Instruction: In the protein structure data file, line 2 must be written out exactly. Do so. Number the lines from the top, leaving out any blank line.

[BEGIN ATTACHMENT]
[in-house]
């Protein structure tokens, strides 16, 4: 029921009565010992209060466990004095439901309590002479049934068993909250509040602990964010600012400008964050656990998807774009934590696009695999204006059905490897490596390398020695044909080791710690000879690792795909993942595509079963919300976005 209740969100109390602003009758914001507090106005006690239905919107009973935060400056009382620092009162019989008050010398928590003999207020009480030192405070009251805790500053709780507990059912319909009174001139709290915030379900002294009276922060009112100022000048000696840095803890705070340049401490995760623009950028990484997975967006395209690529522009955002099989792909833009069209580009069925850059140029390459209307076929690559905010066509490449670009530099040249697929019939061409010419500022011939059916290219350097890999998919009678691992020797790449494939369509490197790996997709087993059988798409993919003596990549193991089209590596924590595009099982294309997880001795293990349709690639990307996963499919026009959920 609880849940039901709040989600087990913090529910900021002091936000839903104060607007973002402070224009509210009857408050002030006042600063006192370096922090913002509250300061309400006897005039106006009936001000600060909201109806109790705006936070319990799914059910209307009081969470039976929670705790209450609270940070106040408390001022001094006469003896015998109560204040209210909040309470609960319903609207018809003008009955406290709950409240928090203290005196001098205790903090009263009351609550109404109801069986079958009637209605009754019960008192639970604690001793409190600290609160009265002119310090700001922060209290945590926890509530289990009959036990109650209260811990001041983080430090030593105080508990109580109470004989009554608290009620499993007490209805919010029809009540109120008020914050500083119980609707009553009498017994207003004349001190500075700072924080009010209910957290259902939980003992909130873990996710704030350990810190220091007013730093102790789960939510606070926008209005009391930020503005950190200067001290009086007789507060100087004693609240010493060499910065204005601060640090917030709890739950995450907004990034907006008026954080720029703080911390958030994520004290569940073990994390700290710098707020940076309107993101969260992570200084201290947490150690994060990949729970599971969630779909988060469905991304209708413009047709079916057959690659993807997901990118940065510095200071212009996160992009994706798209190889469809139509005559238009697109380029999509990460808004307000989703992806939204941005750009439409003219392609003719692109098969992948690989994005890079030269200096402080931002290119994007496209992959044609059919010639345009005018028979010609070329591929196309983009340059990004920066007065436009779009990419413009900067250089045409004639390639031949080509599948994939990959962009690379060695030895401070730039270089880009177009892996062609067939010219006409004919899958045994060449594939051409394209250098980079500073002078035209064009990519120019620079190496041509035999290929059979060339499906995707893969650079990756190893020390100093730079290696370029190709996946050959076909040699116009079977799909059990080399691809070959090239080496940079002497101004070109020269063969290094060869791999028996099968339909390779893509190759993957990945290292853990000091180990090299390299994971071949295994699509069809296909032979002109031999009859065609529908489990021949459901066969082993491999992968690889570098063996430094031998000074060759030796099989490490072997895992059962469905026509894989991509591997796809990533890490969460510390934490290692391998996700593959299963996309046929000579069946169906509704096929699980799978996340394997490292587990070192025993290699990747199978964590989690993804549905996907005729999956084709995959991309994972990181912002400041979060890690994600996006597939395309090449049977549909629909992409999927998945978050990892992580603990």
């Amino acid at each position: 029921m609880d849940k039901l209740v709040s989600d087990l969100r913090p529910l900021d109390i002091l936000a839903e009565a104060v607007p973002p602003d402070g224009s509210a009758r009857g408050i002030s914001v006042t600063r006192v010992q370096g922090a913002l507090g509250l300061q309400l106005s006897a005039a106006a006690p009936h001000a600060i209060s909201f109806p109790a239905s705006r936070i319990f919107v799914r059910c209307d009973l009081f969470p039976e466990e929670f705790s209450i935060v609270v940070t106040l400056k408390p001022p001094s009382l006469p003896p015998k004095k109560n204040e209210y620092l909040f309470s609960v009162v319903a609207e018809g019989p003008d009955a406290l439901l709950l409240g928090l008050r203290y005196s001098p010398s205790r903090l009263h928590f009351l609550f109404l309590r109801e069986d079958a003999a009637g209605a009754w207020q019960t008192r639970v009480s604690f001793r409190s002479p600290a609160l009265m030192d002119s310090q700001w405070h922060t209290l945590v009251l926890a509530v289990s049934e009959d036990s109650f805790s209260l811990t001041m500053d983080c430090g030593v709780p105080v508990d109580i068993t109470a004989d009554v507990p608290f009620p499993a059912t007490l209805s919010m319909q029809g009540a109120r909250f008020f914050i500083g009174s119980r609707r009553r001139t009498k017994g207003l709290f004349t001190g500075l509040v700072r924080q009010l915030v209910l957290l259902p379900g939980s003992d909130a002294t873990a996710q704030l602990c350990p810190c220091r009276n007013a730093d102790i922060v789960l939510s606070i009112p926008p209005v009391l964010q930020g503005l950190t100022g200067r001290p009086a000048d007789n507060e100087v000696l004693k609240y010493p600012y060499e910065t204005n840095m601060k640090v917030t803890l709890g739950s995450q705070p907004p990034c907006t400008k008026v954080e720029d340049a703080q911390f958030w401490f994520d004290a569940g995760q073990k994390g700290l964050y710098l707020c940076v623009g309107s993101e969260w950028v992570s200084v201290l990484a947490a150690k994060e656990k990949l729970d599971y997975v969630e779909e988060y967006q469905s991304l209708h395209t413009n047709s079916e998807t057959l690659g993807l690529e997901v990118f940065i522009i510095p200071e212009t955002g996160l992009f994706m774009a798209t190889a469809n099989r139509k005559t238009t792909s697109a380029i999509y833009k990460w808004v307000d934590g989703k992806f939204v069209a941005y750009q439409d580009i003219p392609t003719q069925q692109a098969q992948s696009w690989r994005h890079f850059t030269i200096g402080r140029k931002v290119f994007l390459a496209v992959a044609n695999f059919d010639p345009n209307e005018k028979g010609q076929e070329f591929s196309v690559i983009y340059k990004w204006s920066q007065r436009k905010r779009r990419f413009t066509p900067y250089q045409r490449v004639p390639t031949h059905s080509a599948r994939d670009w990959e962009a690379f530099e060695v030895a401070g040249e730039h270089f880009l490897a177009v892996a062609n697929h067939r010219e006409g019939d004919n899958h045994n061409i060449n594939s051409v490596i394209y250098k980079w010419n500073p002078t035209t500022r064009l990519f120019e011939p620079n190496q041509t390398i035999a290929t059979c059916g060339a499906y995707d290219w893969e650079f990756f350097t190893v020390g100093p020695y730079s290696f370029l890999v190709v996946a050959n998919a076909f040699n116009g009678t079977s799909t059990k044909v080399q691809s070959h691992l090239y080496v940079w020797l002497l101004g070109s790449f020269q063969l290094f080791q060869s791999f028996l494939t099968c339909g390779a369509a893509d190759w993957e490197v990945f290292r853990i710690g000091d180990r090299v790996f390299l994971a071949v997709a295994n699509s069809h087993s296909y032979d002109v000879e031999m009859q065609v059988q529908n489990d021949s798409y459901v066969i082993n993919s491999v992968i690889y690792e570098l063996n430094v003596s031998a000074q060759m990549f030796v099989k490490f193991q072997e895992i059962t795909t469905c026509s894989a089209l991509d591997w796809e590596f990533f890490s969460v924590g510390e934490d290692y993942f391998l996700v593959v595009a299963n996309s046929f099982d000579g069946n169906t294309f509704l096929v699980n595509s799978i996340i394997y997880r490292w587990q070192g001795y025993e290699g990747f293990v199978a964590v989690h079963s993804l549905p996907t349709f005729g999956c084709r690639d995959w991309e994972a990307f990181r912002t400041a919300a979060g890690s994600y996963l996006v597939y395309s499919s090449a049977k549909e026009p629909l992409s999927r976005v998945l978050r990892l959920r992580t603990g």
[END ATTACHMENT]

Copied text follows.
């Protein structure tokens, strides 16, 4: 029921009565010992209060466990004095439901309590002479049934068993909250509040602990964010600012400008964050656990998807774009934590696009695999204006059905490897490596390398020695044909080791710690000879690792795909993942595509079963919300976005 209740969100109390602003009758914001507090106005006690239905919107009973935060400056009382620092009162019989008050010398928590003999207020009480030192405070009251805790500053709780507990059912319909009174001139709290915030379900002294009276922060009112100022000048000696840095803890705070340049401490995760623009950028990484997975967006395209690529522009955002099989792909833009069209580009069925850059140029390459209307076929690559905010066509490449670009530099040249697929019939061409010419500022011939059916290219350097890999998919009678691992020797790449494939369509490197790996997709087993059988798409993919003596990549193991089209590596924590595009099982294309997880001795293990349709690639990307996963499919026009959920 609880849940039901709040989600087990913090529910900021002091936000839903104060607007973002402070224009509210009857408050002030006042600063006192370096922090913002509250300061309400006897005039106006009936001000600060909201109806109790705006936070319990799914059910209307009081969470039976929670705790209450609270940070106040408390001022001094006469003896015998109560204040209210909040309470609960319903609207018809003008009955406290709950409240928090203290005196001098205790903090009263009351609550109404109801069986079958009637209605009754019960008192639970604690001793409190600290609160009265002119310090700001922060209290945590926890509530289990009959036990109650209260811990001041983080430090030593105080508990109580109470004989009554608290009620499993007490209805919010029809009540109120008020914050500083119980609707009553009498017994207003004349001190500075700072924080009010209910957290259902939980003992909130873990996710704030350990810190220091007013730093102790789960939510606070926008209005009391930020503005950190200067001290009086007789507060100087004693609240010493060499910065204005601060640090917030709890739950995450907004990034907006008026954080720029703080911390958030994520004290569940073990994390700290710098707020940076309107993101969260992570200084201290947490150690994060990949729970599971969630779909988060469905991304209708413009047709079916057959690659993807997901990118940065510095200071212009996160992009994706798209190889469809139509005559238009697109380029999509990460808004307000989703992806939204941005750009439409003219392609003719692109098969992948690989994005890079030269200096402080931002290119994007496209992959044609059919010639345009005018028979010609070329591929196309983009340059990004920066007065436009779009990419413009900067250089045409004639390639031949080509599948994939990959962009690379060695030895401070730039270089880009177009892996062609067939010219006409004919899958045994060449594939051409394209250098980079500073002078035209064009990519120019620079190496041509035999290929059979060339499906995707893969650079990756190893020390100093730079290696370029190709996946050959076909040699116009079977799909059990080399691809070959090239080496940079002497101004070109020269063969290094060869791999028996099968339909390779893509190759993957990945290292853990000091180990090299390299994971071949295994699509069809296909032979002109031999009859065609529908489990021949459901066969082993491999992968690889570098063996430094031998000074060759030796099989490490072997895992059962469905026509894989991509591997796809990533890490969460510390934490290692391998996700593959299963996309046929000579069946169906509704096929699980799978996340394997490292587990070192025993290699990747199978964590989690993804549905996907005729999956084709995959991309994972990181912002400041979060890690994600996006597939395309090449049977549909629909992409999927998945978050990892992580603990």